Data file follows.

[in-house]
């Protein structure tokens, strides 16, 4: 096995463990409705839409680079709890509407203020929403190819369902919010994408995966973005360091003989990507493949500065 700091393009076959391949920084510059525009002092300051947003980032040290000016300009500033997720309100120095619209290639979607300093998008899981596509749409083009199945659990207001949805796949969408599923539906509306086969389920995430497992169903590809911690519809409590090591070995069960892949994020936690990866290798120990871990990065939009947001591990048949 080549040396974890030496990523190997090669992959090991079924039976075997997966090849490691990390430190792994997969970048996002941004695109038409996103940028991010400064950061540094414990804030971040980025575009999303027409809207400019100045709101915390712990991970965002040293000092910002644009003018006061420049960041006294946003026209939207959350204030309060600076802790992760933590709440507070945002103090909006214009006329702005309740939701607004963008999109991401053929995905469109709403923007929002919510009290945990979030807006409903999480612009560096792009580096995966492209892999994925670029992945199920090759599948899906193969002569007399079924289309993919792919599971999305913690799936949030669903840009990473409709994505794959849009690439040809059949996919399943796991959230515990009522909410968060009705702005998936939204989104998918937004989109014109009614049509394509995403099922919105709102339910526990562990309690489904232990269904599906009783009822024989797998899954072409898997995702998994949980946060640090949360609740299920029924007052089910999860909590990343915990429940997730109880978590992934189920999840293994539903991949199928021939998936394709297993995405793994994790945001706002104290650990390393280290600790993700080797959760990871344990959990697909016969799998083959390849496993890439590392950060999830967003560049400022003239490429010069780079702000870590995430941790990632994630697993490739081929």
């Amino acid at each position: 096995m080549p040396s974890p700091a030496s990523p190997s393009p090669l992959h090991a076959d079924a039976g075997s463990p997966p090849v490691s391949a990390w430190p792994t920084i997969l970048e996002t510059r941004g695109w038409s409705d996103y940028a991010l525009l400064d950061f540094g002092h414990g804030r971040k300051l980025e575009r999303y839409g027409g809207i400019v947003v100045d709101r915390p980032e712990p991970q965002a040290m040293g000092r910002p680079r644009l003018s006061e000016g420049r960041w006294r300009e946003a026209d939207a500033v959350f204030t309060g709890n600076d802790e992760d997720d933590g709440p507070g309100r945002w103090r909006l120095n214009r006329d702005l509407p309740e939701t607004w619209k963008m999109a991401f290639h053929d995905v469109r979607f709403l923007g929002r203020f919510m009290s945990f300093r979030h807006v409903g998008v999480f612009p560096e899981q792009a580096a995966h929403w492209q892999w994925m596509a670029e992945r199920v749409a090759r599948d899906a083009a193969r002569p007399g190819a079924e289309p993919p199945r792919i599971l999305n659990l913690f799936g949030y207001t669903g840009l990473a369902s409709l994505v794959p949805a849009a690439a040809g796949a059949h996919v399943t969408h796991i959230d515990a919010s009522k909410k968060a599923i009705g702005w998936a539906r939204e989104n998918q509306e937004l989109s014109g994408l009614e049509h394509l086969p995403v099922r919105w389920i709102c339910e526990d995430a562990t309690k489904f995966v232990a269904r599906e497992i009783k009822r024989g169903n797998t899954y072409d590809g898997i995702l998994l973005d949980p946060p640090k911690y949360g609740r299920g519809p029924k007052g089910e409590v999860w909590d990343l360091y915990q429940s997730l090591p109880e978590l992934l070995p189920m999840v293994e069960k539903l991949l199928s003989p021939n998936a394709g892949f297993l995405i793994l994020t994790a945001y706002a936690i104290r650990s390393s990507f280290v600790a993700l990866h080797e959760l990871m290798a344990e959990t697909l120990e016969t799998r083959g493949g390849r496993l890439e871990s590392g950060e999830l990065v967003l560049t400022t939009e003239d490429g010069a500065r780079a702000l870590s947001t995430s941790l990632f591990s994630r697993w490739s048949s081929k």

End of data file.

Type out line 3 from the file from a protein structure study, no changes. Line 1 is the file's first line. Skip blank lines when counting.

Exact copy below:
């Amino acid at each position: 096995m080549p040396s974890p700091a030496s990523p190997s393009p090669l992959h090991a076959d079924a039976g075997s463990p997966p090849v490691s391949a990390w430190p792994t920084i997969l970048e996002t510059r941004g695109w038409s409705d996103y940028a991010l525009l400064d950061f540094g002092h414990g804030r971040k300051l980025e575009r999303y839409g027409g809207i400019v947003v100045d709101r915390p980032e712990p991970q965002a040290m040293g000092r910002p680079r644009l003018s006061e000016g420049r960041w006294r300009e946003a026209d939207a500033v959350f204030t309060g709890n600076d802790e992760d997720d933590g709440p507070g309100r945002w103090r909006l120095n214009r006329d702005l509407p309740e939701t607004w619209k963008m999109a991401f290639h053929d995905v469109r979607f709403l923007g929002r203020f919510m009290s945990f300093r979030h807006v409903g998008v999480f612009p560096e899981q792009a580096a995966h929403w492209q892999w994925m596509a670029e992945r199920v749409a090759r599948d899906a083009a193969r002569p007399g190819a079924e289309p993919p199945r792919i599971l999305n659990l913690f799936g949030y207001t669903g840009l990473a369902s409709l994505v794959p949805a849009a690439a040809g796949a059949h996919v399943t969408h796991i959230d515990a919010s009522k909410k968060a599923i009705g702005w998936a539906r939204e989104n998918q509306e937004l989109s014109g994408l009614e049509h394509l086969p995403v099922r919105w389920i709102c339910e526990d995430a562990t309690k489904f995966v232990a269904r599906e497992i009783k009822r024989g169903n797998t899954y072409d590809g898997i995702l998994l973005d949980p946060p640090k911690y949360g609740r299920g519809p029924k007052g089910e409590v999860w909590d990343l360091y915990q429940s997730l090591p109880e978590l992934l070995p189920m999840v293994e069960k539903l991949l199928s003989p021939n998936a394709g892949f297993l995405i793994l994020t994790a945001y706002a936690i104290r650990s390393s990507f280290v600790a993700l990866h080797e959760l990871m290798a344990e959990t697909l120990e016969t799998r083959g493949g390849r496993l890439e871990s590392g950060e999830l990065v967003l560049t400022t939009e003239d490429g010069a500065r780079a702000l870590s947001t995430s941790l990632f591990s994630r697993w490739s048949s081929k």